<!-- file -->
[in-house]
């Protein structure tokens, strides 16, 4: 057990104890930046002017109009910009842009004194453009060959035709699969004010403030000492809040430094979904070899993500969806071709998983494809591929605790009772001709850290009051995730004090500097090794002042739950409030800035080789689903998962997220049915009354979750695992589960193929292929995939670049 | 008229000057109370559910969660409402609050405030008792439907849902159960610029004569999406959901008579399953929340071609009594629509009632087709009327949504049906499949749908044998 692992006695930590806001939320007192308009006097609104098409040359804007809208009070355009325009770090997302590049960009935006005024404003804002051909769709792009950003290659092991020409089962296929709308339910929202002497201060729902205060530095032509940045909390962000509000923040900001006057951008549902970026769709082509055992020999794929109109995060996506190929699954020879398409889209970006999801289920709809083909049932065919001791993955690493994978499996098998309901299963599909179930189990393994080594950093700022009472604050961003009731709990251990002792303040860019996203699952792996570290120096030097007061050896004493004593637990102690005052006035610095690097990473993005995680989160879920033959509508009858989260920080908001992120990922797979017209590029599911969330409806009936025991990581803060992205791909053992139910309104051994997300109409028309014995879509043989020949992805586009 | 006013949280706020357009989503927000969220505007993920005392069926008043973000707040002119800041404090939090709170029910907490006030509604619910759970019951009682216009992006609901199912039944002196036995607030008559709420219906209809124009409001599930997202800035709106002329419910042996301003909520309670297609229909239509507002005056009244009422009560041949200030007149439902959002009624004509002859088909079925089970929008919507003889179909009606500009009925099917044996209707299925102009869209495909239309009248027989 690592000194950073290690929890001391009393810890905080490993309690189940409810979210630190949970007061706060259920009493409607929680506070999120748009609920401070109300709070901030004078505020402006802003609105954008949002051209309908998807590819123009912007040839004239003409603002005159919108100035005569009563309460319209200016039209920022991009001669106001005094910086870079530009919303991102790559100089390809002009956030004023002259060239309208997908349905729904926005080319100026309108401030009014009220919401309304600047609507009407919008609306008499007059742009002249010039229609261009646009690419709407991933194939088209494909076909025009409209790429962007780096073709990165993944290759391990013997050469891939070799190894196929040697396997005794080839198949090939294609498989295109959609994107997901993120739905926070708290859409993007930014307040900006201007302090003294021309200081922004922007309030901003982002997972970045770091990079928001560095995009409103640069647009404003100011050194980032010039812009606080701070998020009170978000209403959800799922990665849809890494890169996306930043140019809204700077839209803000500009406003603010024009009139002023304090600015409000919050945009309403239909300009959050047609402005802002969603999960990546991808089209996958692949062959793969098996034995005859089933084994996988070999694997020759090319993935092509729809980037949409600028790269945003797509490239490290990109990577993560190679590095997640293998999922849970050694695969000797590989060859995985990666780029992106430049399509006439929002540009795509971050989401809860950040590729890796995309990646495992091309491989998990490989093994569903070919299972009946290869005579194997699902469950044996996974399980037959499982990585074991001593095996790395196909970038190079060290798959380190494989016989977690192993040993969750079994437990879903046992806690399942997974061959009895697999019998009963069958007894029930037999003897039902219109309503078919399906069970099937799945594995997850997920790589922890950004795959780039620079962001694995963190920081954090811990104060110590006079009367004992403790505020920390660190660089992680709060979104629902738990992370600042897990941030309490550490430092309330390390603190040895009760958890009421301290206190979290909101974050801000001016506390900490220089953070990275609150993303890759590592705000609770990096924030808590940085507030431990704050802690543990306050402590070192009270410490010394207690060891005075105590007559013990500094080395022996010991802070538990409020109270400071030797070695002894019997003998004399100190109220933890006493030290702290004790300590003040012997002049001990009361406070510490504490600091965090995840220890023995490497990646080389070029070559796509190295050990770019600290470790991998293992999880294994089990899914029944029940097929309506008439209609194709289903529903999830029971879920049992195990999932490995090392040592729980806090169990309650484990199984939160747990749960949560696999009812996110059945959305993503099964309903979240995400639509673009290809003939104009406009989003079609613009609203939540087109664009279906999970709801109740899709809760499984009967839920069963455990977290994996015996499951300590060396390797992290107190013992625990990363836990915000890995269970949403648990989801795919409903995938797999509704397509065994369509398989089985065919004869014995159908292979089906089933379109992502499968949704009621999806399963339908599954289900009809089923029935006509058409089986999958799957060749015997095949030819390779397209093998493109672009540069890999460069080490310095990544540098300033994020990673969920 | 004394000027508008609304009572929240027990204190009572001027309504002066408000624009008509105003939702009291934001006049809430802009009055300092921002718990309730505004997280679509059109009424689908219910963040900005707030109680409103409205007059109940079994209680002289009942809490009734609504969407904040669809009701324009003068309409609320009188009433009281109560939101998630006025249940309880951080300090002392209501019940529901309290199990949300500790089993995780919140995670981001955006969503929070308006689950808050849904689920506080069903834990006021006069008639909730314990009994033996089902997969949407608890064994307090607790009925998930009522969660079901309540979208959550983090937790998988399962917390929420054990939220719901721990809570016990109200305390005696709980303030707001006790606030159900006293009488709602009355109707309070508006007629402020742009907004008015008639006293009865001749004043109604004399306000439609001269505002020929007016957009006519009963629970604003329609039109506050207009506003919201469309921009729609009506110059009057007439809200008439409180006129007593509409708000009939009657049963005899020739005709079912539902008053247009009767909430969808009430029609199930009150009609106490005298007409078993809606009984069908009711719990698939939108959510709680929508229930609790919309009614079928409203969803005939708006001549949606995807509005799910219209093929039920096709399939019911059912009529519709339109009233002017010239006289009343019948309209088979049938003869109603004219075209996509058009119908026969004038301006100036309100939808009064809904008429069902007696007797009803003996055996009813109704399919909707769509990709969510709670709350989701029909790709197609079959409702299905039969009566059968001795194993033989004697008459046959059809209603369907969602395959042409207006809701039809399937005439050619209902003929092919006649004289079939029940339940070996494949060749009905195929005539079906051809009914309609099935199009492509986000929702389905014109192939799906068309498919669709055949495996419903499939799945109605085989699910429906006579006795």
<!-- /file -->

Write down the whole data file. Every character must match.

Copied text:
[in-house]
């Protein structure tokens, strides 16, 4: 057990104890930046002017109009910009842009004194453009060959035709699969004010403030000492809040430094979904070899993500969806071709998983494809591929605790009772001709850290009051995730004090500097090794002042739950409030800035080789689903998962997220049915009354979750695992589960193929292929995939670049 | 008229000057109370559910969660409402609050405030008792439907849902159960610029004569999406959901008579399953929340071609009594629509009632087709009327949504049906499949749908044998 692992006695930590806001939320007192308009006097609104098409040359804007809208009070355009325009770090997302590049960009935006005024404003804002051909769709792009950003290659092991020409089962296929709308339910929202002497201060729902205060530095032509940045909390962000509000923040900001006057951008549902970026769709082509055992020999794929109109995060996506190929699954020879398409889209970006999801289920709809083909049932065919001791993955690493994978499996098998309901299963599909179930189990393994080594950093700022009472604050961003009731709990251990002792303040860019996203699952792996570290120096030097007061050896004493004593637990102690005052006035610095690097990473993005995680989160879920033959509508009858989260920080908001992120990922797979017209590029599911969330409806009936025991990581803060992205791909053992139910309104051994997300109409028309014995879509043989020949992805586009 | 006013949280706020357009989503927000969220505007993920005392069926008043973000707040002119800041404090939090709170029910907490006030509604619910759970019951009682216009992006609901199912039944002196036995607030008559709420219906209809124009409001599930997202800035709106002329419910042996301003909520309670297609229909239509507002005056009244009422009560041949200030007149439902959002009624004509002859088909079925089970929008919507003889179909009606500009009925099917044996209707299925102009869209495909239309009248027989 690592000194950073290690929890001391009393810890905080490993309690189940409810979210630190949970007061706060259920009493409607929680506070999120748009609920401070109300709070901030004078505020402006802003609105954008949002051209309908998807590819123009912007040839004239003409603002005159919108100035005569009563309460319209200016039209920022991009001669106001005094910086870079530009919303991102790559100089390809002009956030004023002259060239309208997908349905729904926005080319100026309108401030009014009220919401309304600047609507009407919008609306008499007059742009002249010039229609261009646009690419709407991933194939088209494909076909025009409209790429962007780096073709990165993944290759391990013997050469891939070799190894196929040697396997005794080839198949090939294609498989295109959609994107997901993120739905926070708290859409993007930014307040900006201007302090003294021309200081922004922007309030901003982002997972970045770091990079928001560095995009409103640069647009404003100011050194980032010039812009606080701070998020009170978000209403959800799922990665849809890494890169996306930043140019809204700077839209803000500009406003603010024009009139002023304090600015409000919050945009309403239909300009959050047609402005802002969603999960990546991808089209996958692949062959793969098996034995005859089933084994996988070999694997020759090319993935092509729809980037949409600028790269945003797509490239490290990109990577993560190679590095997640293998999922849970050694695969000797590989060859995985990666780029992106430049399509006439929002540009795509971050989401809860950040590729890796995309990646495992091309491989998990490989093994569903070919299972009946290869005579194997699902469950044996996974399980037959499982990585074991001593095996790395196909970038190079060290798959380190494989016989977690192993040993969750079994437990879903046992806690399942997974061959009895697999019998009963069958007894029930037999003897039902219109309503078919399906069970099937799945594995997850997920790589922890950004795959780039620079962001694995963190920081954090811990104060110590006079009367004992403790505020920390660190660089992680709060979104629902738990992370600042897990941030309490550490430092309330390390603190040895009760958890009421301290206190979290909101974050801000001016506390900490220089953070990275609150993303890759590592705000609770990096924030808590940085507030431990704050802690543990306050402590070192009270410490010394207690060891005075105590007559013990500094080395022996010991802070538990409020109270400071030797070695002894019997003998004399100190109220933890006493030290702290004790300590003040012997002049001990009361406070510490504490600091965090995840220890023995490497990646080389070029070559796509190295050990770019600290470790991998293992999880294994089990899914029944029940097929309506008439209609194709289903529903999830029971879920049992195990999932490995090392040592729980806090169990309650484990199984939160747990749960949560696999009812996110059945959305993503099964309903979240995400639509673009290809003939104009406009989003079609613009609203939540087109664009279906999970709801109740899709809760499984009967839920069963455990977290994996015996499951300590060396390797992290107190013992625990990363836990915000890995269970949403648990989801795919409903995938797999509704397509065994369509398989089985065919004869014995159908292979089906089933379109992502499968949704009621999806399963339908599954289900009809089923029935006509058409089986999958799957060749015997095949030819390779397209093998493109672009540069890999460069080490310095990544540098300033994020990673969920 | 004394000027508008609304009572929240027990204190009572001027309504002066408000624009008509105003939702009291934001006049809430802009009055300092921002718990309730505004997280679509059109009424689908219910963040900005707030109680409103409205007059109940079994209680002289009942809490009734609504969407904040669809009701324009003068309409609320009188009433009281109560939101998630006025249940309880951080300090002392209501019940529901309290199990949300500790089993995780919140995670981001955006969503929070308006689950808050849904689920506080069903834990006021006069008639909730314990009994033996089902997969949407608890064994307090607790009925998930009522969660079901309540979208959550983090937790998988399962917390929420054990939220719901721990809570016990109200305390005696709980303030707001006790606030159900006293009488709602009355109707309070508006007629402020742009907004008015008639006293009865001749004043109604004399306000439609001269505002020929007016957009006519009963629970604003329609039109506050207009506003919201469309921009729609009506110059009057007439809200008439409180006129007593509409708000009939009657049963005899020739005709079912539902008053247009009767909430969808009430029609199930009150009609106490005298007409078993809606009984069908009711719990698939939108959510709680929508229930609790919309009614079928409203969803005939708006001549949606995807509005799910219209093929039920096709399939019911059912009529519709339109009233002017010239006289009343019948309209088979049938003869109603004219075209996509058009119908026969004038301006100036309100939808009064809904008429069902007696007797009803003996055996009813109704399919909707769509990709969510709670709350989701029909790709197609079959409702299905039969009566059968001795194993033989004697008459046959059809209603369907969602395959042409207006809701039809399937005439050619209902003929092919006649004289079939029940339940070996494949060749009905195929005539079906051809009914309609099935199009492509986000929702389905014109192939799906068309498919669709055949495996419903499939799945109605085989699910429906006579006795």